Egypt, Canaan and Israel in Ancient Times

Egypt, Canaan and Israel in Ancient Times

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Covering the time span from the Palaeolithic period to the destruction of Jerusalem in 586 BC, Egyptologist Donald Redford explores 3000 years of uninterrupted contact between Egypt and Western Asia across the Sinai land-bridge. He presents a sweeping narrative of the love-hate relationship between the peoples of ancient Israel/Palestine and Egypt. Who were the Egyptians, Canaanites and Hebrews? Why did Egypt act like a magnet on the peoples of Palestine? And what did Egypt see in the area later called the Holy Land? Why did she create an empire there? In answering these questions, Redford argues that Egypt's attitude arose from a fundamental position adopted toward Asia in general. This stance was taken up by Pharaonic civilization centuries before the Israelites appeared and prevailed long after the end of the Biblical period.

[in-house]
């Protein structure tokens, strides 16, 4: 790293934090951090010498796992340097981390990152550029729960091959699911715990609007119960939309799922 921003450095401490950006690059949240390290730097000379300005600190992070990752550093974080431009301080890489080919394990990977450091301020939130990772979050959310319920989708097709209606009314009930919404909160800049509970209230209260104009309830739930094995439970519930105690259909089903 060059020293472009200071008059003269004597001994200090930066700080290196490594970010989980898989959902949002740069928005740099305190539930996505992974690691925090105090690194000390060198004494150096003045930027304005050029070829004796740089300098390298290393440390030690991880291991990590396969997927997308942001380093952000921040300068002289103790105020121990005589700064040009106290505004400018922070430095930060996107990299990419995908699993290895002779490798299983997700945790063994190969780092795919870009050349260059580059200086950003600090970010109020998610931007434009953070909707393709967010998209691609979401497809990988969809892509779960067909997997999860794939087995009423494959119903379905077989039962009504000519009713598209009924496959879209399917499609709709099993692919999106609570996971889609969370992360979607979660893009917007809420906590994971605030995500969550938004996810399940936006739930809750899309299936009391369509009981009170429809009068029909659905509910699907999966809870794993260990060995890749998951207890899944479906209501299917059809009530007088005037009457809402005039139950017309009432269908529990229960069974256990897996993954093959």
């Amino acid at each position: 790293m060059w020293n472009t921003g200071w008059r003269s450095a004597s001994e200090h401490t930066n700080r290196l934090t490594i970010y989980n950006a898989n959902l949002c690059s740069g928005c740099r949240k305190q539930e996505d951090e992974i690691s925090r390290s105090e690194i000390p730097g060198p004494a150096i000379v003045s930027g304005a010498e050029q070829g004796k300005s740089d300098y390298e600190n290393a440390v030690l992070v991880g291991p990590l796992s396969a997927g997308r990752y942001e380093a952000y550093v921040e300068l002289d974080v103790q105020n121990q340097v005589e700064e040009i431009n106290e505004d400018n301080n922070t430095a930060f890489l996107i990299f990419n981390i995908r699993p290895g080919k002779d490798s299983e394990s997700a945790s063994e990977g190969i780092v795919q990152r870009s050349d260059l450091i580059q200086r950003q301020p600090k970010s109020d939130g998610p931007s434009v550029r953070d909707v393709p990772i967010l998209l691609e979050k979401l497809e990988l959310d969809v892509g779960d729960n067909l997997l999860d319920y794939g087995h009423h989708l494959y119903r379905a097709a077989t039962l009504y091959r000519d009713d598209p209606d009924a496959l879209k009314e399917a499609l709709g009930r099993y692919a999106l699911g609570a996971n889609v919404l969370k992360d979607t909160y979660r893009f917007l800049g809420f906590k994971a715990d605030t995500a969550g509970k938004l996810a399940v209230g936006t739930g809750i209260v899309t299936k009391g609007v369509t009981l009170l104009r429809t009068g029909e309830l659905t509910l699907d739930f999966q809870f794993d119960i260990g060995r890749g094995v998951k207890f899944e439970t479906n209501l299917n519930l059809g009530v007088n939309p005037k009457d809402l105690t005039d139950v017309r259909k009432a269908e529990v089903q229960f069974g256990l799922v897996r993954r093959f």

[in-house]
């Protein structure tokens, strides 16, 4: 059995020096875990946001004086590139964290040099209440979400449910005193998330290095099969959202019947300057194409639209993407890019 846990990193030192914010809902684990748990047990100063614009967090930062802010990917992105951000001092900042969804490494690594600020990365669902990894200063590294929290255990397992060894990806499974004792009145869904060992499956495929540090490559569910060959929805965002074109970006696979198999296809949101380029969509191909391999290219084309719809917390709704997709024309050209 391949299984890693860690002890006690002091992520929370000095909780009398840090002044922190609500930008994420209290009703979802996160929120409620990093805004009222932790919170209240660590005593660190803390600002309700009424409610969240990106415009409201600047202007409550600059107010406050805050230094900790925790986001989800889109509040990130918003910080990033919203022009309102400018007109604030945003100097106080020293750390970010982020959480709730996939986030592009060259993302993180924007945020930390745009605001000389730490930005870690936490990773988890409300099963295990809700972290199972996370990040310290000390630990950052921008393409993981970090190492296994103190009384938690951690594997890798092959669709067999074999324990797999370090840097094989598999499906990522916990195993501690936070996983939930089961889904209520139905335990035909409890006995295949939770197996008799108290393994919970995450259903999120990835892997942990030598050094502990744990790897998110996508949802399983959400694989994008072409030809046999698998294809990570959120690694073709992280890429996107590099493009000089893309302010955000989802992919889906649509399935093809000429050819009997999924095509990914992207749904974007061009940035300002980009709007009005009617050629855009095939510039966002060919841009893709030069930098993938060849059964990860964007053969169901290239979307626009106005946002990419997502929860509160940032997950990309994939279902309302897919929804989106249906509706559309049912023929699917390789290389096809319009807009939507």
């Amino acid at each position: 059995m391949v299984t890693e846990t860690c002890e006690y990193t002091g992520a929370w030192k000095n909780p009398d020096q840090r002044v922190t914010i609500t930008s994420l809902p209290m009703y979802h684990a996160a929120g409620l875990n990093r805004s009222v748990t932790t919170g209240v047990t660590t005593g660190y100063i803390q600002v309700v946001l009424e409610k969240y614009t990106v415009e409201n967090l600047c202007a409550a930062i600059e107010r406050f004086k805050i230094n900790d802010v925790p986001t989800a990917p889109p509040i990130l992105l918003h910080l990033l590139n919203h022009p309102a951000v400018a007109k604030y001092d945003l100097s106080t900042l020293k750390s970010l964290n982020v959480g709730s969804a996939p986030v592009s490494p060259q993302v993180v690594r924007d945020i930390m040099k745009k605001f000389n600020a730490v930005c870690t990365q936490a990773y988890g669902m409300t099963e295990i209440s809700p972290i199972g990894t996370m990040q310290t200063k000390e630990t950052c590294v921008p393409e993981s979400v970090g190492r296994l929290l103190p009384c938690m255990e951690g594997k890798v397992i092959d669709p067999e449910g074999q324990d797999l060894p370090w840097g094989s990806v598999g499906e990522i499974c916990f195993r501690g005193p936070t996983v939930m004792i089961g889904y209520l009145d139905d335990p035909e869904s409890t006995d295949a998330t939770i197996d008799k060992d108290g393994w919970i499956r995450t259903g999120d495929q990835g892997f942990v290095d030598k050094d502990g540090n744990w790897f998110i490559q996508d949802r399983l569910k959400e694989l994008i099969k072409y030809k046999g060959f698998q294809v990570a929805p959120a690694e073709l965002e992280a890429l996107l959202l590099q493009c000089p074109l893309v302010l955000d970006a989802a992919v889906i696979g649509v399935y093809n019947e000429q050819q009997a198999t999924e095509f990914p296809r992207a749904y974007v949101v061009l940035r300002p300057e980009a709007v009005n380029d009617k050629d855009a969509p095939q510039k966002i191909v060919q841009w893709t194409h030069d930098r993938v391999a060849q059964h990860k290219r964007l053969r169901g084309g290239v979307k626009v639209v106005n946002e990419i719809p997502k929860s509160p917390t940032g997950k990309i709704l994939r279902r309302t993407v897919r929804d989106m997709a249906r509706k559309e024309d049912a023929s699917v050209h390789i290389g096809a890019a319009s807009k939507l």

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Product details

  • Hardback | 518 pages
  • 157.48 x 238.76 x 35.56mm | 680.39g
  • Princeton University Press
  • New Jersey, United States
  • English
  • 36 halftones 10 figs.
  • 0691036063
  • 9780691036069

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Review quote

"In his ability to understand the fragmentary data of ancient history, and in constructive use of imagination, Redford has few equals in the field. . . . One of the finest histories of the ancient Near East."--"The Times Literary Supplement"

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